[pullquote cite=”” type=”left, right”][amazon text=Amazon&template=carousel&chan=That Film Guy&asin=B000KCI8Y8][/pullquote] Originally making his name on Saturday Night Live, Will Ferrell transitioned into feature films and found great success with Anchorman, Elf and Old School. Talladega Nights: The Ballard of Ricky Bobby is one of a succession of Ferrell comedy vehicles involving sports, following on, as it did from Kicking & Screaming and directly proceeded by Blades of Glory and Semi-Pro. Whilst the quality of his films have deteriorated over time, he remains the second highest-grossing comedian of the current era behind the impossibly popular Adam Sandler.
Talladega Nights follows NASCAR driver Ricky Bobby (Ferrell), a man obsessed with winning. He and teammate Cal Naughton Jr. (John C. Reilly) rule the NASCAR circuit due to a pact to keep Ricky at number 1. However, ex-Formula 1 driver Jean Girard (Sacha Baron Cohen) arrives on the scene leading to a ˜blow-out’ for Ricky and the emergence of Cal as his natural successor. With his life in tatters, Ricky must regain his talent for driving to overcome his ex-protÃ©gÃ© and new foreign nemesis.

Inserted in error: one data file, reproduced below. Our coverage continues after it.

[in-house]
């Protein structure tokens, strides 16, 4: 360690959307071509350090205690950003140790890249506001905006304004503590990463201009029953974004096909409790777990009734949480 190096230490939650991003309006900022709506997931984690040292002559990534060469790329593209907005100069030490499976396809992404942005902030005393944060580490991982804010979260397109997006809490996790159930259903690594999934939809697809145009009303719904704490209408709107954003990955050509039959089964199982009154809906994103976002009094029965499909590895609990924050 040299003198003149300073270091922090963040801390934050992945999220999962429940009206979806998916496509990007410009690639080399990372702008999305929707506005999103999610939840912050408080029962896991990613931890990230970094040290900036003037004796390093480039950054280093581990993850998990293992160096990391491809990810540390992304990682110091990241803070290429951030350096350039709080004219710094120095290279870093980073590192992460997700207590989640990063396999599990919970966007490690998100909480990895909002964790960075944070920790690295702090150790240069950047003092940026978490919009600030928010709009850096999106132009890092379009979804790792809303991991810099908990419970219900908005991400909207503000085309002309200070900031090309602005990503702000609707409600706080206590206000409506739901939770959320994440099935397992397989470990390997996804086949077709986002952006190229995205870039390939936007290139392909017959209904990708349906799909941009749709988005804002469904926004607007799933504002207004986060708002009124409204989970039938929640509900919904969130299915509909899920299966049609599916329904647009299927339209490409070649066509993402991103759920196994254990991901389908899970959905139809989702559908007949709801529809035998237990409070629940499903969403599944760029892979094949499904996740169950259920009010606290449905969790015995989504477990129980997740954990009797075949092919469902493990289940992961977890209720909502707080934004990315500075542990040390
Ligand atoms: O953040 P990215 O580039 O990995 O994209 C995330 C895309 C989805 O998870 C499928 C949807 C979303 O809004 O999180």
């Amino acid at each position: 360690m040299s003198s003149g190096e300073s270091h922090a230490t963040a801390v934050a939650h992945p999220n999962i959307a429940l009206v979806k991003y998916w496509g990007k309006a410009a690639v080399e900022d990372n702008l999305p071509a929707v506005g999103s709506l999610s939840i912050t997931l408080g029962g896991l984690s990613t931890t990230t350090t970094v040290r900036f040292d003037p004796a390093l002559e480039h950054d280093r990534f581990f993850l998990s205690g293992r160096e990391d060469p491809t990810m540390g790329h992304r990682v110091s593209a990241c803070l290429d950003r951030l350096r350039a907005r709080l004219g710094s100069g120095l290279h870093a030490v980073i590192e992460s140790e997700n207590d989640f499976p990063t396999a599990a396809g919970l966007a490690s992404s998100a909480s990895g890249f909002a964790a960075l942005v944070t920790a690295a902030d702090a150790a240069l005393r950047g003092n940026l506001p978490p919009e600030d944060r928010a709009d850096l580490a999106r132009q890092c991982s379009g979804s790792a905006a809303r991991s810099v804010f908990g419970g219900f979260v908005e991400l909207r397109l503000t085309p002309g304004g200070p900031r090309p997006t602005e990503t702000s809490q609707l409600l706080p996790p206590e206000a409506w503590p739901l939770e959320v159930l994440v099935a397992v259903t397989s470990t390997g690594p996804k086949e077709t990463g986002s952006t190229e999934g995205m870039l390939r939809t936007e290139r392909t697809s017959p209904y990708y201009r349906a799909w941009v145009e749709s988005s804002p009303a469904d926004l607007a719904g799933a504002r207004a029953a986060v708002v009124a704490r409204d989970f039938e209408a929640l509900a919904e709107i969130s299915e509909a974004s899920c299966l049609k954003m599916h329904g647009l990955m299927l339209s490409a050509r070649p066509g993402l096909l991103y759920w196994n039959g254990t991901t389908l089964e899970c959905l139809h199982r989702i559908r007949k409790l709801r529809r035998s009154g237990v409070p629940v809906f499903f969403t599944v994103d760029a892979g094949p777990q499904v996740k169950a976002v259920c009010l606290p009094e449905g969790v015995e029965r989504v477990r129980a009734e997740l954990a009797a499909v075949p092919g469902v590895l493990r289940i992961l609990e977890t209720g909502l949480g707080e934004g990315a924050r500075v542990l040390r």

The plot synopsis makes the film sound like a dramatic setting. It is not. This is played entirely for ridiculous laughs throughout and generally it succeeds. The main three cast-members are on good form, with Cohen being the stand-out in amongst the established Hollywood stars. It is a simple sports-film plot which plays out in a satisfying way, and provides a fair few laughs along the way. Like a lot of Ferrell comedies there appears to be a lot of ad-libbed material, which for these seasoned veterans works impressively.
Whilst the acting is passable, the plot standard and the jokes funny in general, it never pushes the boundaries of comedy. It lacks the genius one-liners of Anchorman or the grounded, somewhat realistic elements of Old School. In fact this is where Talladega Nights and so many others slip-up. In order to have this many characters acting in a, frankly, bizarre fashion, you have to have a ˜straight guy’ grounding their silly antics. You need a Mitch Martin (Old School) or a Veronica Corningstone (Anchorman), unfortunately all the characters in Talladega Nights are as ridiculous as the next.
It’s not a disappointing film by any stretch and it’s a comedy and it will make you laugh, but in the absence of the ˜straight man’ or any really memorable laugh-out-loud moments all you’ll remember from Talladega Nights is the odd quote and the general feeling that you’ve watched something that’s a bit silly and probably should’ve been better given the casting.